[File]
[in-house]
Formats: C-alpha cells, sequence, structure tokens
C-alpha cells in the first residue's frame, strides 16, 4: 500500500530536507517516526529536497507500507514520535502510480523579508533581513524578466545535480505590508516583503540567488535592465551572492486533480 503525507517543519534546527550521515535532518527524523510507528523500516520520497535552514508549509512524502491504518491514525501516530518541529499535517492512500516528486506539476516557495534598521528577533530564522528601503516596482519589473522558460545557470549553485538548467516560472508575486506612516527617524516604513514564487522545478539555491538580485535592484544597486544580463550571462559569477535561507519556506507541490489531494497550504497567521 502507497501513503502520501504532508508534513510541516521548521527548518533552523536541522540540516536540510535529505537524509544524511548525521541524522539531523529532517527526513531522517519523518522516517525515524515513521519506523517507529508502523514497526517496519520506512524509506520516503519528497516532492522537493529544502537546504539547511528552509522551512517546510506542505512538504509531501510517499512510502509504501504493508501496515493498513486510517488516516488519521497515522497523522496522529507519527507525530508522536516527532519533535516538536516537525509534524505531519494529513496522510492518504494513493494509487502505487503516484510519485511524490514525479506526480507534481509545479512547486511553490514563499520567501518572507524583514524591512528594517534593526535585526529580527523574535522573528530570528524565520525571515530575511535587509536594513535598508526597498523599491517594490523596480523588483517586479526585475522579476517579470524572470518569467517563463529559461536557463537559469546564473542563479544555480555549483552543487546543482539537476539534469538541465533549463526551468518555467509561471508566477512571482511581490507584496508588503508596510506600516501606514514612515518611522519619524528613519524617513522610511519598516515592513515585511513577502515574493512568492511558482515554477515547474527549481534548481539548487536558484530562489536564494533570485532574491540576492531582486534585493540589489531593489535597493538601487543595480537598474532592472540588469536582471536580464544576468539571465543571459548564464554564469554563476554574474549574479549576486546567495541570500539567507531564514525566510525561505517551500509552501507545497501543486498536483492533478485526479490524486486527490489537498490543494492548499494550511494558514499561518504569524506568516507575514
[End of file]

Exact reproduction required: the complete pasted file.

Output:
[in-house]
Formats: C-alpha cells, sequence, structure tokens
C-alpha cells in the first residue's frame, strides 16, 4: 500500500530536507517516526529536497507500507514520535502510480523579508533581513524578466545535480505590508516583503540567488535592465551572492486533480 503525507517543519534546527550521515535532518527524523510507528523500516520520497535552514508549509512524502491504518491514525501516530518541529499535517492512500516528486506539476516557495534598521528577533530564522528601503516596482519589473522558460545557470549553485538548467516560472508575486506612516527617524516604513514564487522545478539555491538580485535592484544597486544580463550571462559569477535561507519556506507541490489531494497550504497567521 502507497501513503502520501504532508508534513510541516521548521527548518533552523536541522540540516536540510535529505537524509544524511548525521541524522539531523529532517527526513531522517519523518522516517525515524515513521519506523517507529508502523514497526517496519520506512524509506520516503519528497516532492522537493529544502537546504539547511528552509522551512517546510506542505512538504509531501510517499512510502509504501504493508501496515493498513486510517488516516488519521497515522497523522496522529507519527507525530508522536516527532519533535516538536516537525509534524505531519494529513496522510492518504494513493494509487502505487503516484510519485511524490514525479506526480507534481509545479512547486511553490514563499520567501518572507524583514524591512528594517534593526535585526529580527523574535522573528530570528524565520525571515530575511535587509536594513535598508526597498523599491517594490523596480523588483517586479526585475522579476517579470524572470518569467517563463529559461536557463537559469546564473542563479544555480555549483552543487546543482539537476539534469538541465533549463526551468518555467509561471508566477512571482511581490507584496508588503508596510506600516501606514514612515518611522519619524528613519524617513522610511519598516515592513515585511513577502515574493512568492511558482515554477515547474527549481534548481539548487536558484530562489536564494533570485532574491540576492531582486534585493540589489531593489535597493538601487543595480537598474532592472540588469536582471536580464544576468539571465543571459548564464554564469554563476554574474549574479549576486546567495541570500539567507531564514525566510525561505517551500509552501507545497501543486498536483492533478485526479490524486486527490489537498490543494492548499494550511494558514499561518504569524506568516507575514